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Eur J Obstet Gynecol Reprod Biol. 2004 Jul 1;115 Suppl 1:S97-101.

Advances in preimplantation genetic diagnosis.

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  • 1The Institute for Reproductive Medicine and Science, St Barnabas Medical Center, 101, Old Short Hills Road, NJ 07052, USA. dagan.wells@embryos.net

Abstract

Strategies for preimplantation genetic diagnosis (PGD) have become increasingly complex. For single gene disorders it is now usual for several DNA fragments to be simultaneously amplified using multiplex-PCR. This allows redundant diagnostic loci to be analyzed, reducing the chance of misdiagnosis due to allele dropout (ADO). Additionally, hypervariable 'fingerprinting' loci can be amplified, revealing the presence of DNA contaminants. Chromosomal screening has also increased in complexity. Current FISH techniques investigate up to nine chromosomes per cell and are offered to an increasingly wide range of patients, including women of advanced reproductive age and those with a history of repeated spontaneous abortion. Technical limitations, which preclude a full assessment of all chromosomes using FISH, have encouraged the development alternative tests. These include nuclear conversion, comparative genomic hybridization (CGH) and the use of DNA microarray 'chip' technology. This paper discusses technical innovations that have improved the scope and accuracy of PGD, as well as the emergence of new indications for PGD that are sometimes considered controversial (e.g. HLA-typing).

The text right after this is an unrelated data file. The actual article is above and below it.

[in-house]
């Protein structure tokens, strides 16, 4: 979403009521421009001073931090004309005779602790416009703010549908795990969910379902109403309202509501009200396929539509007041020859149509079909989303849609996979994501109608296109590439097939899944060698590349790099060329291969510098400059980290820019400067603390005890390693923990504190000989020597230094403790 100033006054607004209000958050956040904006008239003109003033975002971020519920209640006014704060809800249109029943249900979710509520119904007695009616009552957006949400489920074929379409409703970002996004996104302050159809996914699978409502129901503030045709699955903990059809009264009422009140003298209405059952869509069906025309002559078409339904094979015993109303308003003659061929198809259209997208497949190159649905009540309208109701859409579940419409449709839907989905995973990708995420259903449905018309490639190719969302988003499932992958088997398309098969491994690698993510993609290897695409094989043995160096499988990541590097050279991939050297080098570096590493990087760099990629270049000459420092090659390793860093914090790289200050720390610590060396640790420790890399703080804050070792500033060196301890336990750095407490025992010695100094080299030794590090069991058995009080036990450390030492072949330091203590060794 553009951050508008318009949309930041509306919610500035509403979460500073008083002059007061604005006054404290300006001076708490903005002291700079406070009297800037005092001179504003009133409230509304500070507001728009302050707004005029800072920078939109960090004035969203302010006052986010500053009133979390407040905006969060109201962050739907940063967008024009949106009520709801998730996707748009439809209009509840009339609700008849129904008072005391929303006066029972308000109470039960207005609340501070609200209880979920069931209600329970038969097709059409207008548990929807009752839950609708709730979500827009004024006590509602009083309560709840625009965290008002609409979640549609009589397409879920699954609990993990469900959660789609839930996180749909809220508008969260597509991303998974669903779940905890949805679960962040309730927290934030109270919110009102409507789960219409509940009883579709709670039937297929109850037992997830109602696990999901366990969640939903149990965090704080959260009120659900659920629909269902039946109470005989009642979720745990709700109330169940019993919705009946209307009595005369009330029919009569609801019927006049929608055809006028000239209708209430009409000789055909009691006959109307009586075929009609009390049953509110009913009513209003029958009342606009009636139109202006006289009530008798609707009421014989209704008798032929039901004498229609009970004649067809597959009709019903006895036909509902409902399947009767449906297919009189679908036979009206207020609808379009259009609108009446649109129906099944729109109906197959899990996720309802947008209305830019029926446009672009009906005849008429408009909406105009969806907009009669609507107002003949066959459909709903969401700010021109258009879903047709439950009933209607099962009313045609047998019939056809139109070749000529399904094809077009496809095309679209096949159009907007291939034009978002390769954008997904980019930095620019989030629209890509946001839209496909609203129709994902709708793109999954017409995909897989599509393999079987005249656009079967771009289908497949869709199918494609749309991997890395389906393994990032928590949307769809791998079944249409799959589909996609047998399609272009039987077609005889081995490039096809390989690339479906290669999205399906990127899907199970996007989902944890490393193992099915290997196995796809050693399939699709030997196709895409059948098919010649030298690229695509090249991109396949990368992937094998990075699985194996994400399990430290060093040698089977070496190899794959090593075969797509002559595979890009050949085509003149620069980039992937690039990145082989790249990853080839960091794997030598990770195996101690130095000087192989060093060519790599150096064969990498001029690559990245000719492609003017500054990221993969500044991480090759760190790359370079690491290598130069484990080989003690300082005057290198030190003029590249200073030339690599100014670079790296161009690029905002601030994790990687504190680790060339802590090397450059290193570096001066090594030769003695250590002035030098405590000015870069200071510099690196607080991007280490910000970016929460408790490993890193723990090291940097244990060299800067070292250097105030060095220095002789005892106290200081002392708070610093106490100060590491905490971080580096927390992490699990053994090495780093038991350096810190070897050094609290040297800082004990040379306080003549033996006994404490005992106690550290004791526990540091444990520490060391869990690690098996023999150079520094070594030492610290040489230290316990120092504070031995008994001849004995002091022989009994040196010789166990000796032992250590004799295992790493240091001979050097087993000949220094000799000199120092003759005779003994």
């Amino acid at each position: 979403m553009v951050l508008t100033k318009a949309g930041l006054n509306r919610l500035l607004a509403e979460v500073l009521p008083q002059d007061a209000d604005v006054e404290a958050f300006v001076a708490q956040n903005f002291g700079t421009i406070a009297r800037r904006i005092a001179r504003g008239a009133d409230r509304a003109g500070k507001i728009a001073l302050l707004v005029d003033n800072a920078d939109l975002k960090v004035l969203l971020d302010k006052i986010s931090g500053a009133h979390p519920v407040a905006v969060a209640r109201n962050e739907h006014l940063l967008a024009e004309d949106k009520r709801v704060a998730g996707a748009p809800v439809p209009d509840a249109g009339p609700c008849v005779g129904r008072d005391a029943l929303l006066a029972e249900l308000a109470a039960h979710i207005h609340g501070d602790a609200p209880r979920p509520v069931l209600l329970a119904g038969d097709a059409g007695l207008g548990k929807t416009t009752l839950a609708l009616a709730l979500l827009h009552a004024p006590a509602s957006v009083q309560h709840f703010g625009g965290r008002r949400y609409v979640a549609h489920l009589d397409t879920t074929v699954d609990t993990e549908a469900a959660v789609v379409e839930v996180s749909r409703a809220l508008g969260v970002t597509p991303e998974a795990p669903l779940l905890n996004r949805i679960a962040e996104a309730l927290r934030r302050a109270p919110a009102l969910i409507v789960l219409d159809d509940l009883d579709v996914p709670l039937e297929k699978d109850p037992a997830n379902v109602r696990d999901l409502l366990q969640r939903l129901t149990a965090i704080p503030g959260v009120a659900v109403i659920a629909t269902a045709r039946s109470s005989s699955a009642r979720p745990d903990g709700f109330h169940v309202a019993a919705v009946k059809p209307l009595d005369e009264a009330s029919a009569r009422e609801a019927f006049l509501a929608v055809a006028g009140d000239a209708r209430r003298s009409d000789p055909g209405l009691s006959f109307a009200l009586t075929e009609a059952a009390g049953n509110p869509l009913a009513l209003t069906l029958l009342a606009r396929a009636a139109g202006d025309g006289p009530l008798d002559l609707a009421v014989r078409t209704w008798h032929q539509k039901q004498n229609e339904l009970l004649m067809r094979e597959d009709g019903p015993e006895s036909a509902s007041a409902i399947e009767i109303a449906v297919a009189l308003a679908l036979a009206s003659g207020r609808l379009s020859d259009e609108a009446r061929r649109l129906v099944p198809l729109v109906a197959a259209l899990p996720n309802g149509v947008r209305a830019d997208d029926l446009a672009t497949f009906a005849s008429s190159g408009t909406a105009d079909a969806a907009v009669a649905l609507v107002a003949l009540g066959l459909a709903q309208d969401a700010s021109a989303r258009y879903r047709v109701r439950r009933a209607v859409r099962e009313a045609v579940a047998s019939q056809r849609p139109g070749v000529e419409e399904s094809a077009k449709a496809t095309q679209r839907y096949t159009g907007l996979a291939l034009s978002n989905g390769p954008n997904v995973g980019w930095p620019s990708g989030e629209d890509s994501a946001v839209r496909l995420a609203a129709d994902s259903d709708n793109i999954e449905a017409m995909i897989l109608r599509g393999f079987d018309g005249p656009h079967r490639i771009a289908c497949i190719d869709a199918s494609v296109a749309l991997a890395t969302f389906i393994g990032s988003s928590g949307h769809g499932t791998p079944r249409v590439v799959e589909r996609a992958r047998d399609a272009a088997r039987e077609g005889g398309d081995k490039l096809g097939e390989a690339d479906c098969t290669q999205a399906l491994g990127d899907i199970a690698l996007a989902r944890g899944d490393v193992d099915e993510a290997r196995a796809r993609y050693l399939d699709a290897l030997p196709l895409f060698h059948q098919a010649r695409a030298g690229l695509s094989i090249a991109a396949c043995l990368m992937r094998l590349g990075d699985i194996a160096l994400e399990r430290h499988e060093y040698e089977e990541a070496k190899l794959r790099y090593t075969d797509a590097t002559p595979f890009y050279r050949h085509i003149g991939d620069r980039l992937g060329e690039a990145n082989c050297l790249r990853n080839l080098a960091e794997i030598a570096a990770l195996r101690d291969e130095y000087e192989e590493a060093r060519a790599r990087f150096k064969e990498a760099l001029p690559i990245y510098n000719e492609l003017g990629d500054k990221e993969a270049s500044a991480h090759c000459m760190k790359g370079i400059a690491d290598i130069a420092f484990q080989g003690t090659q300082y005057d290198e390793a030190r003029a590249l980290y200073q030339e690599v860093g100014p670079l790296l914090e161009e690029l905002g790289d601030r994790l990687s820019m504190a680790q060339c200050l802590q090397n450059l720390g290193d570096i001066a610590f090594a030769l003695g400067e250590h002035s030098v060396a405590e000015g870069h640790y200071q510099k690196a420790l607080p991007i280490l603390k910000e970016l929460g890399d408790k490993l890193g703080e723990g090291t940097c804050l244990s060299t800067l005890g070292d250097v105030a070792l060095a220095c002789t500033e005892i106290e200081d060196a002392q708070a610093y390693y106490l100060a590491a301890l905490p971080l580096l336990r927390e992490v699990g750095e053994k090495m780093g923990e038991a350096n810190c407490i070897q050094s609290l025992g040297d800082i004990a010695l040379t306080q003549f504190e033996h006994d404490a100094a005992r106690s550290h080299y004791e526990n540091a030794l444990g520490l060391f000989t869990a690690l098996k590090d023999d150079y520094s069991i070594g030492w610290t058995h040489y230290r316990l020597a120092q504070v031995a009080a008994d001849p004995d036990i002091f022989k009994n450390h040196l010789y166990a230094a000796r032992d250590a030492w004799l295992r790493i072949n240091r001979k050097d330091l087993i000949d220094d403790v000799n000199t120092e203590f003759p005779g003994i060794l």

[PubMed - indexed for MEDLINE]
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